The Constitution doesn't specifically guarantee my right to sex--although I'd be willing to argue that the whole "liberty and pursuit of happiness" is certainly applicable on that aspect--but it does guarantee my right to life. Safeguarding that right is absolutely constitutional. For the side that says they are protecting the right to life for the unborn to then stomp all over my right to life as a woman--a right that is yes, threatened by pregnancy--well, let's just say it's an obscene logical contortion.

United States stands alone as the only developed nation that has an increasing rate of maternal mortality. We've covered this before. I won't stop hammering the point home until we take action on the field, and I will never miss the chance to point out that childbirth has long been a leading cause of death for women. Pregnancy is beautiful. Pregnancy is wonderful. Pregnancy is dangerous. It's crucial that we keep that complicated nature in mind.

Every reason that a woman is prescribed birth control is a valid medical reason. Every single one, INCLUDING wanting to have sex without getting pregnant. I'm going to keep saying it and I'm going to say it in a million different ways if I need to. Pregnancy is a medical condition. Preventing pregnancy, therefore, is a completely valid reason to take a prescribed medication.

Valenti also says that:
Liberals concede the same ground when we make pro-choice arguments using the most extreme examples – rape, incest and health. Yes, women need abortions for those reasons – but they also need them when they're simply not ready to be parents. And that's OK.
And again, I point out that I don't think it goes far enough. Health is the best reason, in my opinion, to argue for a medication. And preventing pregnancy--not wanting to be pregnant--is most certainly a valid reason to be prescribed a medication.

When you make the connection that preventing pregnancy is, in and of itself a health concern, you break down the religious conservative's logic to an almost ludicrous degree. Let's digress for a moment and put their argument as thus: Women who have sex without wanting to become pregnant are being irresponsible and no one should support those lifestyle choices, thus contraception should not be covered. Okay, let's expand that to other health conditions.

  • People that have unhealthy diets that contribute to high cholesterol, without wanting to develop heart disease or have a heart attack, are being irresponsible, and therefore no one should support those lifestyle choices, therefore cholesterol medications should not be covered.
  • People that smoke without wanting to develop lung disease are being irresponsible, and therefore no one should support those lifestyle choices, therefore chemotherapy and surgery should not be covered.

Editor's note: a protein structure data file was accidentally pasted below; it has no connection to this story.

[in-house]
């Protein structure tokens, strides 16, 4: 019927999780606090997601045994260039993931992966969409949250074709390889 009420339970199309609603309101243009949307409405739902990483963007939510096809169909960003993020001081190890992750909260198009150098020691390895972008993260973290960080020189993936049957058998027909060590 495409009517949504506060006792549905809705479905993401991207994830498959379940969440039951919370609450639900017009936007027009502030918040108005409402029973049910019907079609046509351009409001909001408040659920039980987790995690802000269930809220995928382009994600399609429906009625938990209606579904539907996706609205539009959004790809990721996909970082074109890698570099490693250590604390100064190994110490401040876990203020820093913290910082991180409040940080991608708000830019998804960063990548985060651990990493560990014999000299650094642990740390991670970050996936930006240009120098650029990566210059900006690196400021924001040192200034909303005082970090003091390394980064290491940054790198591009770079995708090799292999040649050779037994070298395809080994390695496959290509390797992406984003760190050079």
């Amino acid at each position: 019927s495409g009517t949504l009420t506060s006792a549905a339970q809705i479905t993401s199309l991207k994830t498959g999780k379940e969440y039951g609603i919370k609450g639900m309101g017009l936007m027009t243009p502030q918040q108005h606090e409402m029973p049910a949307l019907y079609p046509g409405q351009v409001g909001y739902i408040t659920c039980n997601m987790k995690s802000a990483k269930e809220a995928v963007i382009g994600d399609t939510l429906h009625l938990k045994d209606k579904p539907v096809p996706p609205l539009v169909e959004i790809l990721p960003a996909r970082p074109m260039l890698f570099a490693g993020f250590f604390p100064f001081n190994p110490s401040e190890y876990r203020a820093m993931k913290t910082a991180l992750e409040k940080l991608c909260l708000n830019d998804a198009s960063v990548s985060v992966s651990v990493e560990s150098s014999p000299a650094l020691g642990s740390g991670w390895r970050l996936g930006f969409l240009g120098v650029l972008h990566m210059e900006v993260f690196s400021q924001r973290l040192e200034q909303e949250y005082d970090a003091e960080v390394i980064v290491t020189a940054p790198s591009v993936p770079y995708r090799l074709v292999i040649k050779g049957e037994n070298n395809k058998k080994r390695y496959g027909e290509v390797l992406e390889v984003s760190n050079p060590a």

• People that have unprotected sex without caring about the possibility of STDs are irresponsible, and therefore no one should support those lifestyle choices, therefore antibiotics to treat common diseases should not be covered.
  • People that get drunk and fuck around with fireworks, without wanting to get burned, are irresponsible, and therefore no one should support those lifestyle choices, therefore treatment should not be covered.
  • People that drive too fast on the freeway without wanting to get into an auto accident are irresponsible, and therefore no one should support those lifestyle choices, therefore treatment should not be covered.

No. Just no. There's honestly NO SITUATION where this logic makes sense. We don't deny people the ability to prevent or treat health conditions just because we don't agree with their perceived lifestyle. That's not how this works. That's not how ANY of this works.

On what planet is it acceptable to say, "Whelp, you put yourself in this situation [sidenote: of course, conveniently neglecting that they weren't the only ones engaged in the act] so if you die that's totally on you. I know, we could prevent it--but that's beside my point, you dirty dirty whore."

The points that Valenti makes are all valid--I can't stress that enough. It just sparked rage in me, because it highlighted the fact that we have to delineate "preventing pregnancy" as something different from supposedly "valid" health concerns. It's not different. They are all valid health reasons to take contraception. Period. No one should have to differentiate between the two categories, or urge us to accept the one--because there's no difference.

That women enjoy sex is an important conversation to have. I've blogged many times now about how purity culture affected me, and my view of sex, and my own sexuality--I am an avid supporter of screaming from any elevated surface that women can and do enjoy sex and that there is nothing wrong with that.

But let's not lose sight of the place that pregnancy holds as we have the conversation. It's a unique position, one that varies from woman to woman but is always underlined with the potential for danger.